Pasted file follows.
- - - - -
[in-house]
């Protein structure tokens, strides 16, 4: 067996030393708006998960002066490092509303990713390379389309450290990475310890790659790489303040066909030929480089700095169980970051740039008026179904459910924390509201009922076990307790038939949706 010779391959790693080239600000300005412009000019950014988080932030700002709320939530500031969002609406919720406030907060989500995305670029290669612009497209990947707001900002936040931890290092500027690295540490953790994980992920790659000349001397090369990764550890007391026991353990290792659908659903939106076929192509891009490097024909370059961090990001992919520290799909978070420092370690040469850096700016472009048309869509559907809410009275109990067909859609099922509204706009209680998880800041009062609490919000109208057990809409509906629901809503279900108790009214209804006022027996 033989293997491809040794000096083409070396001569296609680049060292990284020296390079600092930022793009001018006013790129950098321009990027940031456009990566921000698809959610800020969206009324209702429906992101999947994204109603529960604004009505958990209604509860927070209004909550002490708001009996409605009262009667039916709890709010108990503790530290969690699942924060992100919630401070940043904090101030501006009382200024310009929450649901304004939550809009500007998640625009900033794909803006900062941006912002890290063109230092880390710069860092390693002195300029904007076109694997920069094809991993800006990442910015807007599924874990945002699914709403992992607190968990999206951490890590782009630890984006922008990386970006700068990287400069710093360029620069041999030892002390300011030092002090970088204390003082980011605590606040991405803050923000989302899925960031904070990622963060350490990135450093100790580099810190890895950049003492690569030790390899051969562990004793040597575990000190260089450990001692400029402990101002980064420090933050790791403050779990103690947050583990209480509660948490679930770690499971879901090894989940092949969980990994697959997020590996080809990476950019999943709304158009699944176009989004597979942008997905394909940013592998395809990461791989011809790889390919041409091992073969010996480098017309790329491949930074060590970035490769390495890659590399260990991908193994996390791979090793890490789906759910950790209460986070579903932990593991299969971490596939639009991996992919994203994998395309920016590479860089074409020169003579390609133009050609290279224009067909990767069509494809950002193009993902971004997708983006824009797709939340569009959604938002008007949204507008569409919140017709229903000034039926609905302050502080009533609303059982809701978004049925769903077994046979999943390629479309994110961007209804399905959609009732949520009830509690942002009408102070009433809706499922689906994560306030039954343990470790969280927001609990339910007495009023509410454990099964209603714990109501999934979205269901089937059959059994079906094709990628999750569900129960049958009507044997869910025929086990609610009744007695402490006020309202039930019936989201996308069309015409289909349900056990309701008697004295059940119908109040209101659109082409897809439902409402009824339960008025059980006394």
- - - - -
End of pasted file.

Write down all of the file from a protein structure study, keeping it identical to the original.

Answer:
[in-house]
């Protein structure tokens, strides 16, 4: 067996030393708006998960002066490092509303990713390379389309450290990475310890790659790489303040066909030929480089700095169980970051740039008026179904459910924390509201009922076990307790038939949706 010779391959790693080239600000300005412009000019950014988080932030700002709320939530500031969002609406919720406030907060989500995305670029290669612009497209990947707001900002936040931890290092500027690295540490953790994980992920790659000349001397090369990764550890007391026991353990290792659908659903939106076929192509891009490097024909370059961090990001992919520290799909978070420092370690040469850096700016472009048309869509559907809410009275109990067909859609099922509204706009209680998880800041009062609490919000109208057990809409509906629901809503279900108790009214209804006022027996 033989293997491809040794000096083409070396001569296609680049060292990284020296390079600092930022793009001018006013790129950098321009990027940031456009990566921000698809959610800020969206009324209702429906992101999947994204109603529960604004009505958990209604509860927070209004909550002490708001009996409605009262009667039916709890709010108990503790530290969690699942924060992100919630401070940043904090101030501006009382200024310009929450649901304004939550809009500007998640625009900033794909803006900062941006912002890290063109230092880390710069860092390693002195300029904007076109694997920069094809991993800006990442910015807007599924874990945002699914709403992992607190968990999206951490890590782009630890984006922008990386970006700068990287400069710093360029620069041999030892002390300011030092002090970088204390003082980011605590606040991405803050923000989302899925960031904070990622963060350490990135450093100790580099810190890895950049003492690569030790390899051969562990004793040597575990000190260089450990001692400029402990101002980064420090933050790791403050779990103690947050583990209480509660948490679930770690499971879901090894989940092949969980990994697959997020590996080809990476950019999943709304158009699944176009989004597979942008997905394909940013592998395809990461791989011809790889390919041409091992073969010996480098017309790329491949930074060590970035490769390495890659590399260990991908193994996390791979090793890490789906759910950790209460986070579903932990593991299969971490596939639009991996992919994203994998395309920016590479860089074409020169003579390609133009050609290279224009067909990767069509494809950002193009993902971004997708983006824009797709939340569009959604938002008007949204507008569409919140017709229903000034039926609905302050502080009533609303059982809701978004049925769903077994046979999943390629479309994110961007209804399905959609009732949520009830509690942002009408102070009433809706499922689906994560306030039954343990470790969280927001609990339910007495009023509410454990099964209603714990109501999934979205269901089937059959059994079906094709990628999750569900129960049958009507044997869910025929086990609610009744007695402490006020309202039930019936989201996308069309015409289909349900056990309701008697004295059940119908109040209101659109082409897809439902409402009824339960008025059980006394």